all these she urges to her own purpose. There is no mischief so devilish, as that which is cloaked with piety. Simulation of holiness doubleth a villany. This murder had not been half so foul, if it had not been thus masked with a religious observation. Besides devotion, what a fair pretence of legality is here! blasphemy against God and his anointed may not pass unrevenged. The offender is convented be

der ;

fore the sad and severe bench of magistracy; the justice of Israel allows not to condemn an absent and unheard malefactor. Witnesses come forth, and agree in the intentation of the crime; the judges rend their garments, and strike their breasts as grieved, not more for the sin than the punishment; their very countenance must say Naboth should not die, if his offence did not force our justice ; and now, he is no good subject, no true Israelite, that hath not a stone for Naboth.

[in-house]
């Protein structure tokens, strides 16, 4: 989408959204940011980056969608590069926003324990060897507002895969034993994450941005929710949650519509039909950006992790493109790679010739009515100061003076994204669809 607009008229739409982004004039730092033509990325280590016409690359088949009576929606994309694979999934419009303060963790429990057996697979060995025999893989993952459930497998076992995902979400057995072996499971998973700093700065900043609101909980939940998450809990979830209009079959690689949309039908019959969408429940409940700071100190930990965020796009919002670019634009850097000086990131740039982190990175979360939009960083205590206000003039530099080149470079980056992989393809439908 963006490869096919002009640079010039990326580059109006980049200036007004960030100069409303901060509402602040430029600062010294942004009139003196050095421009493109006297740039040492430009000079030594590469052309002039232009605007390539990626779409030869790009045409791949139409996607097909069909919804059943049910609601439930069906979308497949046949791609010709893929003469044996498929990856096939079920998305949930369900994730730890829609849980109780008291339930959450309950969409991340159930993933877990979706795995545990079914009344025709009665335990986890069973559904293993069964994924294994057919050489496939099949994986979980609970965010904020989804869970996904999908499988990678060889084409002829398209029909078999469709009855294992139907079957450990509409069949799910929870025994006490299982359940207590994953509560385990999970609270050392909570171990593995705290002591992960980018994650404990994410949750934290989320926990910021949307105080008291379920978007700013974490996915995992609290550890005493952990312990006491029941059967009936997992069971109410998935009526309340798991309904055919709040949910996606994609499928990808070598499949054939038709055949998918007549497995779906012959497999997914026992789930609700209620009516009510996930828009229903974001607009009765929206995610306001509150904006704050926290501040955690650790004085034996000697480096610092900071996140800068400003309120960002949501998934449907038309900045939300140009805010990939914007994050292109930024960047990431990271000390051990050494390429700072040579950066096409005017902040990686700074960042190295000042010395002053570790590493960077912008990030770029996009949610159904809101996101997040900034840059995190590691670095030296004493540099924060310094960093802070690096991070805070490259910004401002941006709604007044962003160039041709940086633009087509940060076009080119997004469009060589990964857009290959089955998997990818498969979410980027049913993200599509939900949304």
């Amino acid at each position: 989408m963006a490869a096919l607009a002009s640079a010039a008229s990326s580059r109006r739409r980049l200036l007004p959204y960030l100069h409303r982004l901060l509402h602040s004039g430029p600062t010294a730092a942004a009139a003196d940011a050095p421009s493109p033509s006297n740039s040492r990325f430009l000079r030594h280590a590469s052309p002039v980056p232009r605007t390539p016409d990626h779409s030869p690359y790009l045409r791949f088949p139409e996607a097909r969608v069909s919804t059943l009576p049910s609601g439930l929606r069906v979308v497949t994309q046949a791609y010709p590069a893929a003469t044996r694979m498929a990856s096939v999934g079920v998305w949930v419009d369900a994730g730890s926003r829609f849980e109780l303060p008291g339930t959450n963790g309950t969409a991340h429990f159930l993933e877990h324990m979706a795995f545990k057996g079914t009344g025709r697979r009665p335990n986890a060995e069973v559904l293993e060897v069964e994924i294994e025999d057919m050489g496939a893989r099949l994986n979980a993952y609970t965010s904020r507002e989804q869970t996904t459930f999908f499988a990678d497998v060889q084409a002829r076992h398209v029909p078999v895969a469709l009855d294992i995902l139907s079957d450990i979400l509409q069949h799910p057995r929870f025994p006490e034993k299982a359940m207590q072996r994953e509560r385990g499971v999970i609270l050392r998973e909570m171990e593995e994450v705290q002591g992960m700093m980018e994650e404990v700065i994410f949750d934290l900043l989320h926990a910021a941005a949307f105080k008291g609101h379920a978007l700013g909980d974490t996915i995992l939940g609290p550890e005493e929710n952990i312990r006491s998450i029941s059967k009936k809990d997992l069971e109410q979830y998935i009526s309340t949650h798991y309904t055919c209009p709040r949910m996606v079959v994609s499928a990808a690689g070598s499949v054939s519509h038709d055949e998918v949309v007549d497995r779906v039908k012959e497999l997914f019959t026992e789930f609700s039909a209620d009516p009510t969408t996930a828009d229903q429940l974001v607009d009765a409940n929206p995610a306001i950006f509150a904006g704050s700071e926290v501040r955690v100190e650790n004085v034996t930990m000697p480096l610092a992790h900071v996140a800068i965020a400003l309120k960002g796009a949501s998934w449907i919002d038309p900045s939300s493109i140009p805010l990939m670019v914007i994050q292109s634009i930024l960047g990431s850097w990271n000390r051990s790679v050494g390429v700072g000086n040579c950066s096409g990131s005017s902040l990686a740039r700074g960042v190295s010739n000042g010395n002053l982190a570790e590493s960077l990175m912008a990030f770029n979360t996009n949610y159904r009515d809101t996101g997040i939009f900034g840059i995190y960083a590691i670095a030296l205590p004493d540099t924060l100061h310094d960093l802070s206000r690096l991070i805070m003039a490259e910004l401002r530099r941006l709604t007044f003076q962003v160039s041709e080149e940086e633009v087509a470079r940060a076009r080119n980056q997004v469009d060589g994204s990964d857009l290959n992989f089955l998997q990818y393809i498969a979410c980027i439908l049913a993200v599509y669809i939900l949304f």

Jezebel knew well to whom she wrote. Had not those letters fallen upon the times of a woful degeneration of Israel, they had received no less strong denials from the elders, than Ahab had from Naboth. “God forbid, that the senate of Jezreel should forge a perjury, belie truth, condemn innocency, brook corruption.' Command just things, we are ready to die in the zeal of our obedience, we dare not imbrue our hands in the blood of an innocent.

But she knew whom she had engaged, whom she had marred by making conscious. It were strange if they, who can countenance evil with greatness, should want factors for the unjustest designs. Miserable is that people, whose rulers, instead of punishing, plot and encourage wickedness; when a distillation of evil falls from the head upon the lungs of any state, there must needs follow a deadly consumption.